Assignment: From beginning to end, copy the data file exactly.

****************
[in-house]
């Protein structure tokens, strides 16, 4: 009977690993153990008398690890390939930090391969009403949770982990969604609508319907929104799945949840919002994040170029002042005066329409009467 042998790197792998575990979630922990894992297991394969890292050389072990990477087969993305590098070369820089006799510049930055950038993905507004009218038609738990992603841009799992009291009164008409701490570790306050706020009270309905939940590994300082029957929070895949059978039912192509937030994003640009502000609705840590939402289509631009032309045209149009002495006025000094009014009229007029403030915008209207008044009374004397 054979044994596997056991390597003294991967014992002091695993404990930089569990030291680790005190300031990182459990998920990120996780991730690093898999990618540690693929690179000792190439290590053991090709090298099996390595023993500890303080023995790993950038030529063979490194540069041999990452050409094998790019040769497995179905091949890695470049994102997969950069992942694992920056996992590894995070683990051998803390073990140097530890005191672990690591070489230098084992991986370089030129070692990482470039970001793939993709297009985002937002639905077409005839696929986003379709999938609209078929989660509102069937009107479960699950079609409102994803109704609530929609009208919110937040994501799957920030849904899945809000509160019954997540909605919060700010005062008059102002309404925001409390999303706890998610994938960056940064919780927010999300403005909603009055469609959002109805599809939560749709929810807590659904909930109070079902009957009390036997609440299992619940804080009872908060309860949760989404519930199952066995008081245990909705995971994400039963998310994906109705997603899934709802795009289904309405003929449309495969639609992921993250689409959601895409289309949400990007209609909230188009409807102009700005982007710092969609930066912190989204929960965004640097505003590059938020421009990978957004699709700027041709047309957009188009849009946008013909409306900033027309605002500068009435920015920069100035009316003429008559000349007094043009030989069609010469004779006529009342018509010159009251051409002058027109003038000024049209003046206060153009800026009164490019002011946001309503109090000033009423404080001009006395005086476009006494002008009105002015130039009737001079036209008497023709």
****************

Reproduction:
[in-house]
């Protein structure tokens, strides 16, 4: 009977690993153990008398690890390939930090391969009403949770982990969604609508319907929104799945949840919002994040170029002042005066329409009467 042998790197792998575990979630922990894992297991394969890292050389072990990477087969993305590098070369820089006799510049930055950038993905507004009218038609738990992603841009799992009291009164008409701490570790306050706020009270309905939940590994300082029957929070895949059978039912192509937030994003640009502000609705840590939402289509631009032309045209149009002495006025000094009014009229007029403030915008209207008044009374004397 054979044994596997056991390597003294991967014992002091695993404990930089569990030291680790005190300031990182459990998920990120996780991730690093898999990618540690693929690179000792190439290590053991090709090298099996390595023993500890303080023995790993950038030529063979490194540069041999990452050409094998790019040769497995179905091949890695470049994102997969950069992942694992920056996992590894995070683990051998803390073990140097530890005191672990690591070489230098084992991986370089030129070692990482470039970001793939993709297009985002937002639905077409005839696929986003379709999938609209078929989660509102069937009107479960699950079609409102994803109704609530929609009208919110937040994501799957920030849904899945809000509160019954997540909605919060700010005062008059102002309404925001409390999303706890998610994938960056940064919780927010999300403005909603009055469609959002109805599809939560749709929810807590659904909930109070079902009957009390036997609440299992619940804080009872908060309860949760989404519930199952066995008081245990909705995971994400039963998310994906109705997603899934709802795009289904309405003929449309495969639609992921993250689409959601895409289309949400990007209609909230188009409807102009700005982007710092969609930066912190989204929960965004640097505003590059938020421009990978957004699709700027041709047309957009188009849009946008013909409306900033027309605002500068009435920015920069100035009316003429008559000349007094043009030989069609010469004779006529009342018509010159009251051409002058027109003038000024049209003046206060153009800026009164490019002011946001309503109090000033009423404080001009006395005086476009006494002008009105002015130039009737001079036209008497023709």